Kerry van der Jagt heads into the spiritual heart of the outback along the Red Centre Way.
We have had Cycad Gorge to ourselves for almost two hours, and although the midday sun is a platinum fireball we are well shaded, stretched out under fronds of red cabbage palms that dip and flutter on the breeze like delicate geisha fans.
At our feet small birds gossip in the grass, while overhead crimson cliffs rear against an electric blue sky. Home to cycads, ferns and more than 3000 rare Livistona trees, Palm Valley looks like something from the dinosaur age, a picture scientists and tour guides have been presenting for years.
However, recent DNA testing suggests the palms arrived only some 15,000 years ago, possibly among the foods carried by indigenous people as they settled the area. To the western Arrernte people these palms have always been their ancestors, the fronds representing the flaming hair of their men folk.
It is day two of our three-day (660-kilometre) drive along the Red Centre Way, a little-known back road linking Alice Springs with Uluru. When I first drove this road in 2009 I vowed to return, to take the detours and distractions, and to learn more about an ancient landscape that had been shaped by meteorites, inconceivable geological forces and 40,000 years of indigenous culture.
We begin at Simpsons Gap, just outside Alice Springs, with a bush dinner prepared by chef Bob Taylor, of RT Tours. Taylor, a local Arrernte man, is happy to answer any question we throw at him, from his time in Adelaide as one of the stolen generation, to initiation rites and bush tucker.
As we dine on roasted macadamia, kangaroo fillets and a stew served with yam fritters, Taylor talks about Aboriginal laws and how they give meaning to land and to individual life. "We've got to take care of country," says Taylor. "Because country takes care of us."
Heading west the next morning we are soon swallowed by the red, calloused earth of the West MacDonnell Ranges. It is hard to comprehend that these reptilian ranges, which stretch for hundreds of kilometres either side of Alice Springs, were higher than the Himalayas before time and erosion reduced them to stumps.
We bypass Simpsons Gap and Standley Chasm, having visited before, but detour for Ellery Creek Big Hole, a gap in the ranges that exposes an almost complete sequence of sedimentary rocks laid down over 400 million years.
The water hole is still as a millpond, the morning sun scattering diamonds across its surface. I wade in, first to my knees, to my thighs, to my hips and then I dive, the sudden cold so brutal I think my bones will shatter. People have suffered hypothermia in these circumstances, so I keep moving, striking out for the sandy hollow on the opposite bank.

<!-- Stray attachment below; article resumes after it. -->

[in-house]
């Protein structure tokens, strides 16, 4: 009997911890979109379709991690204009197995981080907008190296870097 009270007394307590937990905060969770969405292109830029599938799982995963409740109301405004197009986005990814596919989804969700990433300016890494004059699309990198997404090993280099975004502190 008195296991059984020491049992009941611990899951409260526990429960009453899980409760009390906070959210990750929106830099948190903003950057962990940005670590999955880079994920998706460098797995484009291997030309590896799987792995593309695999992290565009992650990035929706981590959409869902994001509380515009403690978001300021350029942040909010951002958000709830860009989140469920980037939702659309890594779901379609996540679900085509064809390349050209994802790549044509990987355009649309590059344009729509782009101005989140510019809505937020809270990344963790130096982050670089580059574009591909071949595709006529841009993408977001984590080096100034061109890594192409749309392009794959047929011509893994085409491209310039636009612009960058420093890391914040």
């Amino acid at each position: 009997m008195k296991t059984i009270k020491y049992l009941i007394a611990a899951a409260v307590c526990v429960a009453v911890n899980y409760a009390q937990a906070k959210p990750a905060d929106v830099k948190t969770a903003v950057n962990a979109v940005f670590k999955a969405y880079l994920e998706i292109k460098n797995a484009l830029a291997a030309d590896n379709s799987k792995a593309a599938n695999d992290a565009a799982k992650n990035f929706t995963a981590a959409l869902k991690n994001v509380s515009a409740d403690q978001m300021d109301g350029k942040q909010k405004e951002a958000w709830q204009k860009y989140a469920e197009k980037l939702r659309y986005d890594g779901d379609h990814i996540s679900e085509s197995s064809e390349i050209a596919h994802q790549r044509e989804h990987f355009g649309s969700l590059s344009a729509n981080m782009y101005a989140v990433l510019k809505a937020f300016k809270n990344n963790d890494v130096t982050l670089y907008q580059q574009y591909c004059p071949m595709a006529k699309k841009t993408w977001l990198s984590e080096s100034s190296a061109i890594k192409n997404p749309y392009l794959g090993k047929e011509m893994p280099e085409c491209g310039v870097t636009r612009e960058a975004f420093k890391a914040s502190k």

With the beach to myself I stretch out in the sun, the silent energy of nature flooding my veins. Surrounded by river gums, gentle as grandmothers with their open arms and weathered bark, I feel like I'm finally getting it - a sense of what it means to be connected to the land and to think of it, as Aboriginal people do, as family.
The feeling continues at Glen Helen Resort, where our room looks onto Glen Helen Gorge, a chasm created by the Finke River.
As the setting sun ignites the western wall the outline of a shimmering snake emerges.
"That's the rainbow serpent," an elder from Alice Springs once told me. "He's guardian of the water hole and a reminder to look after the land."
After dinner in the resort's Namatjira Gallery, a plush restaurant serving treats such as crocodile spring rolls, barramundi fillets and chocolate chilli cheesecake, we take the last of our wine outside. In the shadowy darkness I can just make out the sleeping shape of the gorge.
The next morning a big sky opens up over rolling desert as we head deeper into the spiritual heart of the western Arrernte people, making our way along Namatjira Drive to Tnorala (Gosse Bluff) Conservation Reserve.
Though the crater was formed when an asteroid crashed to earth some 140 million years ago, both scientific and Aboriginal interpretation share a celestial origin. To the traditional owners the site marks the spot where a baby fell from the heavens, causing the circle of rocks to be thrown up.
It is believed the morning and evening stars are the mother and father searching endlessly for their fallen child.